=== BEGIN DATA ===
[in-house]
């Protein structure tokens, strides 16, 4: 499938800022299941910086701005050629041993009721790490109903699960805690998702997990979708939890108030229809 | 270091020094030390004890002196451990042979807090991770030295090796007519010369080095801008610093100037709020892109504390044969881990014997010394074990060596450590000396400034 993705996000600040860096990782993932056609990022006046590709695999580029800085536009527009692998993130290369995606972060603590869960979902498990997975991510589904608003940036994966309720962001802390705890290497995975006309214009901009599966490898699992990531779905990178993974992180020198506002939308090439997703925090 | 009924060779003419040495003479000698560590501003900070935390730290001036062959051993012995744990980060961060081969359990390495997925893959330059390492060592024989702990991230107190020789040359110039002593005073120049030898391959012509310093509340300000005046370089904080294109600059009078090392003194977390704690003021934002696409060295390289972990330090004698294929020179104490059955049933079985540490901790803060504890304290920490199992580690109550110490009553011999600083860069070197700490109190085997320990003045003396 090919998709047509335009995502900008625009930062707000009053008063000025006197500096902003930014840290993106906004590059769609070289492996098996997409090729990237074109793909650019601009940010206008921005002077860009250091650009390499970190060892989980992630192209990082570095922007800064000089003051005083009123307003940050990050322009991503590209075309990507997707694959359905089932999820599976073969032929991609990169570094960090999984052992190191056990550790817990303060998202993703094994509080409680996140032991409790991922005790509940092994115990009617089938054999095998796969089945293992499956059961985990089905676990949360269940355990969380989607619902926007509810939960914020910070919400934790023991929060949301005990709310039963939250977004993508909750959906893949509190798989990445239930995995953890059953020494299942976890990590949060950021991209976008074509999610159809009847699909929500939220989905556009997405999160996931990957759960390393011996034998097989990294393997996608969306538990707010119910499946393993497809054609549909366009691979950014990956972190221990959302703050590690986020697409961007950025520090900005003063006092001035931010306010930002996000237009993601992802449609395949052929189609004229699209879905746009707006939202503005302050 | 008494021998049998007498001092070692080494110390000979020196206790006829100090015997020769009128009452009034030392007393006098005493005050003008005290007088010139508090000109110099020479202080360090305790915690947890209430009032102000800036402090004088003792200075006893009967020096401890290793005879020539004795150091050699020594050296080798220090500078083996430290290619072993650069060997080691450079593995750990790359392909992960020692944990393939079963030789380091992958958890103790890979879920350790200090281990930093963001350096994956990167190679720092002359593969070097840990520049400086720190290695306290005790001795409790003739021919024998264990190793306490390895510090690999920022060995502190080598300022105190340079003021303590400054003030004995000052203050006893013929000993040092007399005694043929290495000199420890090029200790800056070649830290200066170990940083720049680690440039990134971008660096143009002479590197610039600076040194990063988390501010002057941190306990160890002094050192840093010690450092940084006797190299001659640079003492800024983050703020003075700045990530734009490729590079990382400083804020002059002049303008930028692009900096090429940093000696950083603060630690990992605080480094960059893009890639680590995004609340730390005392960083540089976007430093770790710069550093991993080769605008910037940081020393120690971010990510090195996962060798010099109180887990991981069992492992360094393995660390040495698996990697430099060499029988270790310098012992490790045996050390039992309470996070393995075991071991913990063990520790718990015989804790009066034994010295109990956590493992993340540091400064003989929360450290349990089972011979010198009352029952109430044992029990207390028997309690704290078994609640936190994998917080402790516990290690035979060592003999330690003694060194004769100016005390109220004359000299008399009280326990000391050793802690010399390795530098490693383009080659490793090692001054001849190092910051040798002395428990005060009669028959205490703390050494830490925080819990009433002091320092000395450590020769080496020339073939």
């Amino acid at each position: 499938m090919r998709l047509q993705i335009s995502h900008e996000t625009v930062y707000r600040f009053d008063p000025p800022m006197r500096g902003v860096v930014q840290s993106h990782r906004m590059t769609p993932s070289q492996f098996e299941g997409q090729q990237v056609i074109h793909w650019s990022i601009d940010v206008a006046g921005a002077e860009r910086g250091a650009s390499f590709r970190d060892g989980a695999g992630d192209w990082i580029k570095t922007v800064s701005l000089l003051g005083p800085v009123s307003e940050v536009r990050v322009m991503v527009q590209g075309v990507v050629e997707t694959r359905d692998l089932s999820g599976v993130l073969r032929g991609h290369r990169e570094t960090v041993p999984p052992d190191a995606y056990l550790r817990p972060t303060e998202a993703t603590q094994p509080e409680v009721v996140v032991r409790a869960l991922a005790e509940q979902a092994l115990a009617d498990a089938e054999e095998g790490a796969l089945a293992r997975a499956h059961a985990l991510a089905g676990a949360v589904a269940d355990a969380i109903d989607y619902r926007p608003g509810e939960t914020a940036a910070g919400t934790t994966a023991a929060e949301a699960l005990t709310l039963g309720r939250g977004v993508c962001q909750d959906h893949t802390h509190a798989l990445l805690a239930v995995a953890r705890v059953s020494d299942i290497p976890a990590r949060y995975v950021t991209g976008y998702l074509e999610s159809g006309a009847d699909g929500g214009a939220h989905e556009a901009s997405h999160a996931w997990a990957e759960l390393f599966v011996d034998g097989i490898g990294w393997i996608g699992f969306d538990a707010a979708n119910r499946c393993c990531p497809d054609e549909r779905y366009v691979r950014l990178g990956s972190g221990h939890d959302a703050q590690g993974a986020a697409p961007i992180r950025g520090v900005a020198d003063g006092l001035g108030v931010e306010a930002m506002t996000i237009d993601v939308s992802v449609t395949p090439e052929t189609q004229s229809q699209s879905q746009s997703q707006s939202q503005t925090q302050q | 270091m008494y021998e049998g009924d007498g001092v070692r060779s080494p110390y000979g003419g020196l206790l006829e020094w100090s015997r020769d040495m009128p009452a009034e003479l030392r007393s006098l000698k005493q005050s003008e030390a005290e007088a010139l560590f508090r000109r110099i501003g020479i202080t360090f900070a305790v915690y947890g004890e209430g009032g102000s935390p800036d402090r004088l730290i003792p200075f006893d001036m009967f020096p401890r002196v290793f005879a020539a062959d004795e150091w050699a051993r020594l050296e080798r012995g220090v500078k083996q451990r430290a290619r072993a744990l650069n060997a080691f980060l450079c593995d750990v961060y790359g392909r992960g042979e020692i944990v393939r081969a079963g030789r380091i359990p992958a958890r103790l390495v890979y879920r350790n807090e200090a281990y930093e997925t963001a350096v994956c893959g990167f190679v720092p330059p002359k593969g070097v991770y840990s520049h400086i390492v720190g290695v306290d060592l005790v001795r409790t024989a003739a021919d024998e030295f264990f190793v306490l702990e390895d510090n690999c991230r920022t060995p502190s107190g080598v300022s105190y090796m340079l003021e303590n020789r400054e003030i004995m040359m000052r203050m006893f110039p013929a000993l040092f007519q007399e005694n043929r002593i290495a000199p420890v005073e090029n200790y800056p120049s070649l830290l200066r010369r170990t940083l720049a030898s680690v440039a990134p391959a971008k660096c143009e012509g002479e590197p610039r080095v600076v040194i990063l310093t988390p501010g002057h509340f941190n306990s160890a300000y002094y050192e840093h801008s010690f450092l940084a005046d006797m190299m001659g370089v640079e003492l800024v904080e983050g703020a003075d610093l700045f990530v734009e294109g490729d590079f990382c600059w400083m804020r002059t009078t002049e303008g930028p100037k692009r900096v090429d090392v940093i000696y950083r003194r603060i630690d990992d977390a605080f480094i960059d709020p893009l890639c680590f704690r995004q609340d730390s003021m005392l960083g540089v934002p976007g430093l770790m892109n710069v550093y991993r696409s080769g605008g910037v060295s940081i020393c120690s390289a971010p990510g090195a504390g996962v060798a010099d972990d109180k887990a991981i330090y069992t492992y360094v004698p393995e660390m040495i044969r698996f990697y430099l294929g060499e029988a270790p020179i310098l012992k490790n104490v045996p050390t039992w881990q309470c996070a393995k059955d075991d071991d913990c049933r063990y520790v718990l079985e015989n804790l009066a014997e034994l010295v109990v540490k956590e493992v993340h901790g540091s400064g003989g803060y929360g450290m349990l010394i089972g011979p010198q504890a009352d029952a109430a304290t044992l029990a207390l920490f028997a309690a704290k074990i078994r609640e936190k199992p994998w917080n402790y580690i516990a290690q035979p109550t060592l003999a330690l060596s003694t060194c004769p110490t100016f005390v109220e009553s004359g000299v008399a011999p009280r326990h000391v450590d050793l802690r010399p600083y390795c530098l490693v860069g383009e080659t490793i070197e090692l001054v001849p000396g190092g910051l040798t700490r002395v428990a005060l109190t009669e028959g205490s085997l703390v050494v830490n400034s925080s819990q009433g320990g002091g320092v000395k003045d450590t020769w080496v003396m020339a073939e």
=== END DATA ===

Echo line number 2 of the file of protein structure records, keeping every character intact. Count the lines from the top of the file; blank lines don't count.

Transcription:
């Protein structure tokens, strides 16, 4: 499938800022299941910086701005050629041993009721790490109903699960805690998702997990979708939890108030229809 | 270091020094030390004890002196451990042979807090991770030295090796007519010369080095801008610093100037709020892109504390044969881990014997010394074990060596450590000396400034 993705996000600040860096990782993932056609990022006046590709695999580029800085536009527009692998993130290369995606972060603590869960979902498990997975991510589904608003940036994966309720962001802390705890290497995975006309214009901009599966490898699992990531779905990178993974992180020198506002939308090439997703925090 | 009924060779003419040495003479000698560590501003900070935390730290001036062959051993012995744990980060961060081969359990390495997925893959330059390492060592024989702990991230107190020789040359110039002593005073120049030898391959012509310093509340300000005046370089904080294109600059009078090392003194977390704690003021934002696409060295390289972990330090004698294929020179104490059955049933079985540490901790803060504890304290920490199992580690109550110490009553011999600083860069070197700490109190085997320990003045003396 090919998709047509335009995502900008625009930062707000009053008063000025006197500096902003930014840290993106906004590059769609070289492996098996997409090729990237074109793909650019601009940010206008921005002077860009250091650009390499970190060892989980992630192209990082570095922007800064000089003051005083009123307003940050990050322009991503590209075309990507997707694959359905089932999820599976073969032929991609990169570094960090999984052992190191056990550790817990303060998202993703094994509080409680996140032991409790991922005790509940092994115990009617089938054999095998796969089945293992499956059961985990089905676990949360269940355990969380989607619902926007509810939960914020910070919400934790023991929060949301005990709310039963939250977004993508909750959906893949509190798989990445239930995995953890059953020494299942976890990590949060950021991209976008074509999610159809009847699909929500939220989905556009997405999160996931990957759960390393011996034998097989990294393997996608969306538990707010119910499946393993497809054609549909366009691979950014990956972190221990959302703050590690986020697409961007950025520090900005003063006092001035931010306010930002996000237009993601992802449609395949052929189609004229699209879905746009707006939202503005302050 | 008494021998049998007498001092070692080494110390000979020196206790006829100090015997020769009128009452009034030392007393006098005493005050003008005290007088010139508090000109110099020479202080360090305790915690947890209430009032102000800036402090004088003792200075006893009967020096401890290793005879020539004795150091050699020594050296080798220090500078083996430290290619072993650069060997080691450079593995750990790359392909992960020692944990393939079963030789380091992958958890103790890979879920350790200090281990930093963001350096994956990167190679720092002359593969070097840990520049400086720190290695306290005790001795409790003739021919024998264990190793306490390895510090690999920022060995502190080598300022105190340079003021303590400054003030004995000052203050006893013929000993040092007399005694043929290495000199420890090029200790800056070649830290200066170990940083720049680690440039990134971008660096143009002479590197610039600076040194990063988390501010002057941190306990160890002094050192840093010690450092940084006797190299001659640079003492800024983050703020003075700045990530734009490729590079990382400083804020002059002049303008930028692009900096090429940093000696950083603060630690990992605080480094960059893009890639680590995004609340730390005392960083540089976007430093770790710069550093991993080769605008910037940081020393120690971010990510090195996962060798010099109180887990991981069992492992360094393995660390040495698996990697430099060499029988270790310098012992490790045996050390039992309470996070393995075991071991913990063990520790718990015989804790009066034994010295109990956590493992993340540091400064003989929360450290349990089972011979010198009352029952109430044992029990207390028997309690704290078994609640936190994998917080402790516990290690035979060592003999330690003694060194004769100016005390109220004359000299008399009280326990000391050793802690010399390795530098490693383009080659490793090692001054001849190092910051040798002395428990005060009669028959205490703390050494830490925080819990009433002091320092000395450590020769080496020339073939």